Instant replay review is one of the cornerstones of the modern NFL. The process and its myriad special rules have been internalized and constantly debated. Mike Kurtz wonders: is it worth it?
07 May 2010
by Doug Farrar
In this year's draft, the Cardinals did an admirable job of filling holes created by a tumultuous offseason. And when Tennessee defensive tackle Dan Williams fell to Arizona at the 26th pick, the team finally got the every-down gap-plugger its defense has been missing for the past few seasons. However, there was no opportunity in the draft or free agency to replace inside linebacker Karlos Dansby. Replacing Dansby, a rare every-down 3-4 inside linebacker, was the team's most glaring pre-draft need.
Hard-pressed to recreate Dansby's versatility, Cardinals defensive coordinator Bill Davis may look to different types of athletes. TCU's Daryl Washington, taken in the second round, is a 6-2, 230-pound athlete with great speed and range. We've seen linebackers used as center fielders in this defense before, and that could increase with Washington as he bulks up a bit and gets the hang of things. In the short term, with the back seven getting that much lighter, more will be expected of Williams on that front line.
Ole Miss’ Marshay Green is an undersized (5-9, 180) cornerback with the most SEC return potential this side of Javier Arenas. BYU quarterback Max Hall, the nephew of ex-Cowboys signal-caller Danny White, has below-average arm strength but a great grasp of the game. Kentucky running back Alfonso Smith is a big back who ran a 4.38 40-yard dash at his Pro Day but missed time in 2009 with various injuries.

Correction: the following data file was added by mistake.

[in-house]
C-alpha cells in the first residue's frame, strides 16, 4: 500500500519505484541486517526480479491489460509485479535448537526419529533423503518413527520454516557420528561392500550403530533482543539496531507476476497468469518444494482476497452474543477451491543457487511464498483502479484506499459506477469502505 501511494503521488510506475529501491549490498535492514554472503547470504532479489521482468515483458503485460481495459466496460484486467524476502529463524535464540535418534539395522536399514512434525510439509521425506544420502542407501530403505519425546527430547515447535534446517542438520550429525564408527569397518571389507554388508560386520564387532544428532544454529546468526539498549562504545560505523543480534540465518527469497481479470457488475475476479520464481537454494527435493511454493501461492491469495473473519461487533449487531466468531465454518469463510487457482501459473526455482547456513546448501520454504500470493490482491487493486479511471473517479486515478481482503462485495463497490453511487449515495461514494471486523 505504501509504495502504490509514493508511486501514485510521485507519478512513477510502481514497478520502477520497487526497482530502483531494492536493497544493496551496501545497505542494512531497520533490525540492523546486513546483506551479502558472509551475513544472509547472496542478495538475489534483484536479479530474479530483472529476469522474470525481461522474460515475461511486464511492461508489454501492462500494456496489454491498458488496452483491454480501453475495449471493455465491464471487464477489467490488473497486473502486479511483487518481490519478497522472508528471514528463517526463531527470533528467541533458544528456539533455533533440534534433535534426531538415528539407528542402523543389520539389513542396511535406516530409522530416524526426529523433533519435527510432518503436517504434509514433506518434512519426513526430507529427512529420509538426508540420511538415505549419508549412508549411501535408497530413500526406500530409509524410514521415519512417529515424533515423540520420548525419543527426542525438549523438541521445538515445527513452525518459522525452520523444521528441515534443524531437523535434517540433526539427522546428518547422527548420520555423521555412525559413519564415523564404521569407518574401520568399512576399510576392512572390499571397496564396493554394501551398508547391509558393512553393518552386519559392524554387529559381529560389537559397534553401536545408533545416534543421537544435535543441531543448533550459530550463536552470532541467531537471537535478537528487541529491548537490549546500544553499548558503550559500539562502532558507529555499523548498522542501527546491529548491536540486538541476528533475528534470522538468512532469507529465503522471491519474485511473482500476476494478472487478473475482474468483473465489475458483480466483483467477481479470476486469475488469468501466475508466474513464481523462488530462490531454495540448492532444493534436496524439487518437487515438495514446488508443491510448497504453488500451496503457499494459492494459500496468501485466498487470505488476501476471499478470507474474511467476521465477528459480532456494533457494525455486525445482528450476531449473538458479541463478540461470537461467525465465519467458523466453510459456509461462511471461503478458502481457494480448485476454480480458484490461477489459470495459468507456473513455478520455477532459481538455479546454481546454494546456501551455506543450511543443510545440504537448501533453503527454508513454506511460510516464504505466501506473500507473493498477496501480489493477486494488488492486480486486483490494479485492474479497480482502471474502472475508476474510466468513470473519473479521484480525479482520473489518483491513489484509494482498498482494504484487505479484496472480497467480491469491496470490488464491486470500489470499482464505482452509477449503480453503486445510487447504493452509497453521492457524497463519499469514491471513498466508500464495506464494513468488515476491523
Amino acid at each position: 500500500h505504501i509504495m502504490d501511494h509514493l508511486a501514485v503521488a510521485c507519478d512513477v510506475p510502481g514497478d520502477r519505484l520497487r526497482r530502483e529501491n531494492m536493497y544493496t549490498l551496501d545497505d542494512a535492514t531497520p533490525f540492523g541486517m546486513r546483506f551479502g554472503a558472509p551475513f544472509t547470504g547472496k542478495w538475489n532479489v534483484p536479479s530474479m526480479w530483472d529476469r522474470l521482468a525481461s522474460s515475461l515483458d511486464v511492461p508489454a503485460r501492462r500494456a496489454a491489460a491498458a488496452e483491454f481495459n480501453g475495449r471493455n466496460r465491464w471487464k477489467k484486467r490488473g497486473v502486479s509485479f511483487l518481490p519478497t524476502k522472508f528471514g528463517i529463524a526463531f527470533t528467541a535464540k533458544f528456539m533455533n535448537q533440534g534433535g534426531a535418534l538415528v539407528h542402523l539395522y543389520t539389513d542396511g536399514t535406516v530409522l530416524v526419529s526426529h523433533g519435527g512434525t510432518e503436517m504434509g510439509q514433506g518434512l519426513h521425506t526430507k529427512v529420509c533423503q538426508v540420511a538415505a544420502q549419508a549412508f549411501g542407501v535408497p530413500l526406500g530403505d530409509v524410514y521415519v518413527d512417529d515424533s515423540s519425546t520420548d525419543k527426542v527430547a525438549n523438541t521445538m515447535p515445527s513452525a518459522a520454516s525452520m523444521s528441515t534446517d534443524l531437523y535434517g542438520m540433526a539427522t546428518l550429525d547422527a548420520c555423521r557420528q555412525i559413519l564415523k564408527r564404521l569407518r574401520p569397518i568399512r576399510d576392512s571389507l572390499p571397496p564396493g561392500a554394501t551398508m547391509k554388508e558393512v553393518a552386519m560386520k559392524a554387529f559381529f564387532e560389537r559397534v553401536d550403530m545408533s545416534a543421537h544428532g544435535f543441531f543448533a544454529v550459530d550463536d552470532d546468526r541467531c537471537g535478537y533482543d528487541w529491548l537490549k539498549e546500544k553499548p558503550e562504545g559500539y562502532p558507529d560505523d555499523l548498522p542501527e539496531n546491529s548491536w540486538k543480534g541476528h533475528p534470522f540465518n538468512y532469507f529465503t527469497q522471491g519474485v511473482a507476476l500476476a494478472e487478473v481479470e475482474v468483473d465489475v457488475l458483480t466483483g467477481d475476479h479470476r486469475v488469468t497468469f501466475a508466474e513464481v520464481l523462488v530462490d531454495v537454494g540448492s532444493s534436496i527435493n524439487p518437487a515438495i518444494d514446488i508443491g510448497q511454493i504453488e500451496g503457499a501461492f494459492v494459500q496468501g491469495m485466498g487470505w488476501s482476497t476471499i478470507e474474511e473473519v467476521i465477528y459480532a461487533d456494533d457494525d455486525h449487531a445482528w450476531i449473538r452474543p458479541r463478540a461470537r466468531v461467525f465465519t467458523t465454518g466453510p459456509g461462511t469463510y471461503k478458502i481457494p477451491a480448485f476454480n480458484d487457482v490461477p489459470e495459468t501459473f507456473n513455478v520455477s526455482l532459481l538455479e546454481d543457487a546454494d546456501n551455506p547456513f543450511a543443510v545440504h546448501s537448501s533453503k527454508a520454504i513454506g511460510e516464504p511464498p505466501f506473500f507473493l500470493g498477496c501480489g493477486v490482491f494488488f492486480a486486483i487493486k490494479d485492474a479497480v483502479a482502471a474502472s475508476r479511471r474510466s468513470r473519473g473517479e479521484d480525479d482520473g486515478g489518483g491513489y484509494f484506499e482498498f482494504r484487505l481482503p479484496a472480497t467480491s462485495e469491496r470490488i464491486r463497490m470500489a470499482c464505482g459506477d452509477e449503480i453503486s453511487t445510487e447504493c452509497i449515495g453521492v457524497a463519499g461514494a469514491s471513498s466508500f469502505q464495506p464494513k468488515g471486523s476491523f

When you have needs all over the roster as the Rams do, roster construction is the real issue -- anyone with a blindfold and a dartboard can pick players who will do better than those on a series of teams that have won a total of six games in three years. That said, St. Louis GM Billy Devaney had one glaring need to fill, and he addressed it with the first overall pick, getting hyper-accurate quarterback Sam Bradford. Devaney also filled out the offensive line with Indiana tackle Rodger Saffold (who might put an end to the painful Alex Barron experiment), and gave Bradford a couple of desperately needed playmakers in Cincinnati receiver Mardy Gilyard and Houston tight end/basketball player Fendi Onobun.
The Rams can now put a respectable offense on paper. The question is, Where are they after investing so much draft currency in their defensive line? They traded Adam Carriker -- always a better fit in a 3-4 defense -- to the Redskins, Leonard Little is thinking about retirement, Chris Long could use a complementary edge-rusher, and James Hall and Fred Robbins may be merely rotational players at this point in their careers. Head coach Steve Spagnuolo had the benefit of a seemingly endless string of linemen when he was the Giants' defensive coordinator, but the draft provided only developmental talent at defensive end: fifth-rounder Hall Davis, sixth-rounder Eugene Sims, and seventh-rounder George Selvie. "Spags" will have to coach the kids well or do without the defensive line depth for now.
The Rams weren’t just ogling Bradford when they traveled through Oklahoma on their Pro Day tour; they saw and subsequently signed two Central Oklahoma players who worked out for NFL teams nearby. Linebacker Freddie Harris led his defense in sacks in more than one season, and defensive tackle Jermelle Cudjo was a four-year starter who starred in the Cactus Bowl (the Division II All-Star game). Duke quarterback Thaddeus Lewis played two seasons under coach David Cutcliffe, who said that Lewis’ performance against North Carolina State last October was the finest he’d seen from any of his quarterbacks. Pretty fast company there. As I detailed in one of this year’s Combine reports, Cutcliffe was Peyton Manning’s offensive coordinator at Tennessee and the man who recruited Eli Manning to Ole Miss.